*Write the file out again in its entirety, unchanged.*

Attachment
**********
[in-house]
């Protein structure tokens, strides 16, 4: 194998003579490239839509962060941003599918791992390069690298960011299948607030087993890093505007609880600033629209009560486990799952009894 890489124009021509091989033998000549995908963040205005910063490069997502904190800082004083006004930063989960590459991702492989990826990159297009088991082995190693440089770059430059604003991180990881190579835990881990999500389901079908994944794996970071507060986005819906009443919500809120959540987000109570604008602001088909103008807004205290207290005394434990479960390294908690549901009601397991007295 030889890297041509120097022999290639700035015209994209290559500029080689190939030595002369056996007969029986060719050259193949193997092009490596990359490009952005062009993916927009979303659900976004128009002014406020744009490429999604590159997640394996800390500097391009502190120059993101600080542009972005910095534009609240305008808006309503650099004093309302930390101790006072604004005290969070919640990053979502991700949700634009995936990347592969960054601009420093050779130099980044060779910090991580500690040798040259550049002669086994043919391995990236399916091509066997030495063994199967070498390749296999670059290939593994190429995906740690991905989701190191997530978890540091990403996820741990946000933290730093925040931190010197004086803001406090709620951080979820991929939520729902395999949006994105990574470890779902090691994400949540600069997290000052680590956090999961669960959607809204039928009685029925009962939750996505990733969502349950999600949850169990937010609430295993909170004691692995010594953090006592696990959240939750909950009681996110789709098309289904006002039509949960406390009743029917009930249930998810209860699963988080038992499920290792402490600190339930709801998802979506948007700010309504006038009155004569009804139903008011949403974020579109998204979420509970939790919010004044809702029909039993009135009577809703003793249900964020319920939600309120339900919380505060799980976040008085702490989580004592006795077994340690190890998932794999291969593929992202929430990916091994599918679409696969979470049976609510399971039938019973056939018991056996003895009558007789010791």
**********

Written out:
[in-house]
């Protein structure tokens, strides 16, 4: 194998003579490239839509962060941003599918791992390069690298960011299948607030087993890093505007609880600033629209009560486990799952009894 890489124009021509091989033998000549995908963040205005910063490069997502904190800082004083006004930063989960590459991702492989990826990159297009088991082995190693440089770059430059604003991180990881190579835990881990999500389901079908994944794996970071507060986005819906009443919500809120959540987000109570604008602001088909103008807004205290207290005394434990479960390294908690549901009601397991007295 030889890297041509120097022999290639700035015209994209290559500029080689190939030595002369056996007969029986060719050259193949193997092009490596990359490009952005062009993916927009979303659900976004128009002014406020744009490429999604590159997640394996800390500097391009502190120059993101600080542009972005910095534009609240305008808006309503650099004093309302930390101790006072604004005290969070919640990053979502991700949700634009995936990347592969960054601009420093050779130099980044060779910090991580500690040798040259550049002669086994043919391995990236399916091509066997030495063994199967070498390749296999670059290939593994190429995906740690991905989701190191997530978890540091990403996820741990946000933290730093925040931190010197004086803001406090709620951080979820991929939520729902395999949006994105990574470890779902090691994400949540600069997290000052680590956090999961669960959607809204039928009685029925009962939750996505990733969502349950999600949850169990937010609430295993909170004691692995010594953090006592696990959240939750909950009681996110789709098309289904006002039509949960406390009743029917009930249930998810209860699963988080038992499920290792402490600190339930709801998802979506948007700010309504006038009155004569009804139903008011949403974020579109998204979420509970939790919010004044809702029909039993009135009577809703003793249900964020319920939600309120339900919380505060799980976040008085702490989580004592006795077994340690190890998932794999291969593929992202929430990916091994599918679409696969979470049976609510399971039938019973056939018991056996003895009558007789010791």